Tag Archives: museums

Hudson Valley sites try to stay afloat

More bleak news about the travails of trying to manage a cultural attraction while the economy’s in the toilet.

When I was an intern, I spent a fair amount of time manning a cash register in a museum lobby.  Some visitors used to complain about admission costs (a paltry four or five bucks per adult back in those days), remarking that we must have been glad we such a nice little cash cow going.  They were so wrong it wasn’t even funny.  In many museums, admissions revenue rarely even comes close to meeting operating expenses.  Indeed, in many cases, it doesn’t even cover basic maintenance costs.  Keep that in mind the next time you feel like griping to the guy at the ticket counter.

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State senator wonders whether historic site employees are “sitting around not doing anything”

Historic sites that are subdivisions of larger organizations or institutions are often left languishing due to the utter neglect of the powers that be.  But there is something far, far worse than the utter neglect of the powers that be, and that’s the attention of the powers that be.

As a case in point, consider a recent news item out of North Carolina.

RALEIGH — The North Carolina legislature is conducting a sweeping review of the state’s attractions – from museums and parks to the state fair and the zoo – to determine whether they should be combined under a single agency and whether their staffing, hours and admissions fees should be adjusted.

The legislature’s study, which is scheduled to be released in March, follows budget cuts this summer that forced some state-owned tourist attractions to cut hours or special programs, lay off workers and increase admission fees. It has many working at the sites worried about their future.

Sounds pretty ominous, but the prospect of laying off a bunch of public employees actually has State Sen. Andrew Brock kind of excited.  I’ll let him tell it.

“I’m kind of excited about the evaluation of some our museums and sites,” said Brock, who is chairman of the Senate appropriations committee overseeing general government.

See there?

Now, don’t get the impression that they’re targeting all the fine cultural attractions North Carolina has to offer.  Some of them are doing a—what’s the word he’s looking for here…

Brock said that while some attractions “are doing a fantastic job” and deserve more state funding…

That’s it!  Some of them are doing a fantastic job, just absolutely fantastic, but…

…while some attractions “are doing a fantastic job” and deserve more state funding, there are others that need closer scrutiny.

“We’ve got some others, you’ve got 100 people on staff, you’ve got few visitors and only a few volunteers,” Brock said. “Are people sitting around not doing anything? Are we paying for positions and nobody has a real job? Those are the ones we will have to take a good hard look at. Some of them, to be honest, we have to make sure it was not political patronage over the years.”

Can’t have people on the payroll just “sitting around not doing anything.”  Can’t fund something that isn’t “a real job.”  Not that Brock is disrespecting state employees, or anything.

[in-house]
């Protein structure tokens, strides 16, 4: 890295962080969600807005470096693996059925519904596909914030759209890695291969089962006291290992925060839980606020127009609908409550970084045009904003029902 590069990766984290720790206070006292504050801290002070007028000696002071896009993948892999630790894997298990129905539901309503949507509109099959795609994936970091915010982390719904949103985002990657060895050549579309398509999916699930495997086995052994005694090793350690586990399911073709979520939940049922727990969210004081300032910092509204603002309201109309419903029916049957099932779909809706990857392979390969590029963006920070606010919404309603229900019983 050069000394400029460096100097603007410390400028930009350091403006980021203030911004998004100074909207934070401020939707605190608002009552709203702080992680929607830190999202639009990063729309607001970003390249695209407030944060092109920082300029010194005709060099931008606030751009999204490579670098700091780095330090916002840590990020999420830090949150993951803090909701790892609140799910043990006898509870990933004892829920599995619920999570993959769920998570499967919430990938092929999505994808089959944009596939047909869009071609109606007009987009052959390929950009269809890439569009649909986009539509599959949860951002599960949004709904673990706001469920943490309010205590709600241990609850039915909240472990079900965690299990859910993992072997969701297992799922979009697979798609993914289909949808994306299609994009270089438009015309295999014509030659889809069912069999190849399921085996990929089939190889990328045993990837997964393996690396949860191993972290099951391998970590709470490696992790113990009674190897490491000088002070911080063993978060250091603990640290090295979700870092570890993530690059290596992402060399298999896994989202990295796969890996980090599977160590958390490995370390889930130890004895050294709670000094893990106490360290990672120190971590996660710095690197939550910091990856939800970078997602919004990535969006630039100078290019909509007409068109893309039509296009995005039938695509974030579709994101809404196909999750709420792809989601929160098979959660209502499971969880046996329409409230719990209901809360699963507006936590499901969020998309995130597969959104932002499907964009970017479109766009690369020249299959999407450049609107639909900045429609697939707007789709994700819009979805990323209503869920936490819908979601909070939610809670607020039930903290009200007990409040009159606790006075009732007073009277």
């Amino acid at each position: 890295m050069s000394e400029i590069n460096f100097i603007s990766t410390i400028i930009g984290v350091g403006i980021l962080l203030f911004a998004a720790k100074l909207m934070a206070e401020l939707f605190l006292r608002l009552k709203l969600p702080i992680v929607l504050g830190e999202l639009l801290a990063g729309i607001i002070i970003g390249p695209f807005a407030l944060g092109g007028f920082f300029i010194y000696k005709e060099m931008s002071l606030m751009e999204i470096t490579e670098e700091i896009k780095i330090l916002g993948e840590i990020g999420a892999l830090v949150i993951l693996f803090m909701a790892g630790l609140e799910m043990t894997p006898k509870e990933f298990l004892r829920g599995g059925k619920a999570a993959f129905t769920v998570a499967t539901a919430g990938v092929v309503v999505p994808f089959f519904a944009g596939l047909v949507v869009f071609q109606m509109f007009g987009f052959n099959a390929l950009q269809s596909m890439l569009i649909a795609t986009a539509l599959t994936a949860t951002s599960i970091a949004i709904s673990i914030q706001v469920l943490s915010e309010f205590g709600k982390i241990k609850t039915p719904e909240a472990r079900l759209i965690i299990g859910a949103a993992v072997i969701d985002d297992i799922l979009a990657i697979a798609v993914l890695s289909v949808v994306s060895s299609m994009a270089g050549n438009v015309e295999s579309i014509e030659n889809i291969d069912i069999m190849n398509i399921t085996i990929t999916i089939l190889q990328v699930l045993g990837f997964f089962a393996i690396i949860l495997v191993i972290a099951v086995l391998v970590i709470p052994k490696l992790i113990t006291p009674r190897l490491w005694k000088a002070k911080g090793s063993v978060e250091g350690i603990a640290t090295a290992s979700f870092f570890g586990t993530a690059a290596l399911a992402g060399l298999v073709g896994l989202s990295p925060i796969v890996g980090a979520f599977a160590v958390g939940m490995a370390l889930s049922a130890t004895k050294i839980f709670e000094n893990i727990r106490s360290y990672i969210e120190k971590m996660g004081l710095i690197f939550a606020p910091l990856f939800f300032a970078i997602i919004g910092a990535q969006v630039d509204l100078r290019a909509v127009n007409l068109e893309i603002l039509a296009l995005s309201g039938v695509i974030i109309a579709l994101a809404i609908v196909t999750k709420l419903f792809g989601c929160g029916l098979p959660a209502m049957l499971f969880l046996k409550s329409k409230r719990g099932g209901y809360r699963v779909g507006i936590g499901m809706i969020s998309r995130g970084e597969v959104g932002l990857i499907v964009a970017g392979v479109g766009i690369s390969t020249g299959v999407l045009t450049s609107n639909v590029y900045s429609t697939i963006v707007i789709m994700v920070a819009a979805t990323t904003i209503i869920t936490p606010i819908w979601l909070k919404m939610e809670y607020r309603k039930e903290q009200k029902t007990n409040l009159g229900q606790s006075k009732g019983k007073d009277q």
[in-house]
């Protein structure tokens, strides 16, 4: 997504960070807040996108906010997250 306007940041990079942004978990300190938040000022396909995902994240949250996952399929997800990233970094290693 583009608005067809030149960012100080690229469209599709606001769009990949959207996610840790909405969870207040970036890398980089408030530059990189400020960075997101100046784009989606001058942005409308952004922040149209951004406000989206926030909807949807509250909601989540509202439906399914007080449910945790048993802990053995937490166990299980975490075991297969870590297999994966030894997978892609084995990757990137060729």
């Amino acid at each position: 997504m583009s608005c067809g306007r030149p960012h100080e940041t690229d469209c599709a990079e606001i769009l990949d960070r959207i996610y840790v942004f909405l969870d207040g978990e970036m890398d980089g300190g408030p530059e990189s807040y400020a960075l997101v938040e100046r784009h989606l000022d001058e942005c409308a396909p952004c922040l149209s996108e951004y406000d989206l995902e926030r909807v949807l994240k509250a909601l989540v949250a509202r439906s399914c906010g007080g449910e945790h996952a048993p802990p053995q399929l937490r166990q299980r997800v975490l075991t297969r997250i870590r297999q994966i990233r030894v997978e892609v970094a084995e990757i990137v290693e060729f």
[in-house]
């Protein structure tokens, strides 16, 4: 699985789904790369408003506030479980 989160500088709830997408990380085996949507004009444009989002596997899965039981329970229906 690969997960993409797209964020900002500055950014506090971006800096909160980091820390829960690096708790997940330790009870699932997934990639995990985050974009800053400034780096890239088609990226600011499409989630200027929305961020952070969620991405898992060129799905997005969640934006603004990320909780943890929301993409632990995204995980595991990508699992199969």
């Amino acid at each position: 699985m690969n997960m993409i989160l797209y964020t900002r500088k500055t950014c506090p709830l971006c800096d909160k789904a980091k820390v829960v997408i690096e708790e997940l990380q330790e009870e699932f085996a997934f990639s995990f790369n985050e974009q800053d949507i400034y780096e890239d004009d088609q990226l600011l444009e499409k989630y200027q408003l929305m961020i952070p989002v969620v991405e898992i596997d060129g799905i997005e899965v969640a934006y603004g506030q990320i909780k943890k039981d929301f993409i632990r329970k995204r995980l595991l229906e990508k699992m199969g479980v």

Brock cited Tryon Palace in New Bern, a pet of Democratic Gov. Bev Perdue, as an example of a historic site that might be overstaffed. The palace is a replica of the home of Royal Governor William Tryon, originally built in 1770. The palace, which recently opened a history center, drew 172,264 people during the fiscal year ending June 30. (Department of Cultural Resources officials said the Tryon Palace complex, which includes 41 buildings and had 85 employees when the history center opened in October 2010, now has 59 employees. That number is scheduled to be reduced to 31 employees unless funding is restored in the next budget year.

Right.  Some governor wants to reward a guy who worked on his campaign, so he gets him a job as a part-time tour guide at a historic house museum.  I’m sure that’s what happened.

Among other things, Brock said, the study will look at whether some sites should have shorter or different hours, should charge higher fees and should offer gifts and other services to defray costs.

“We are not going to get rid of our history,” Brock said. “But we may limit their hours, how many days they’re open and also look at their expenses while they are open.”

We’re not going to get rid of our history.  We might make it darn near impossible for people to get access to it, but we’re not going to get rid of it.

For now.

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A wider view from Tryon Palace

The New York Times has a piece on the recently constructed North Carolina History Center at New Bern.  It’s part of the same site that includes a reconstruction of Gov. William Tryon’s impressive eighteenth-century house.

What’s cool about the article is that it uses the center’s exhibits to explain some of the ways historic interpretation has changed over the years.  Rather than focusing exclusively on Tryon and those who sat with him atop the pinnacle of colonial society, the exhibits widen things out a little by examining the everyday lives of ordinary North Carolinians, the ways the environment shaped human history, and so on.  And, of course, the center employs all the latest gadgets in order to engage in its audience.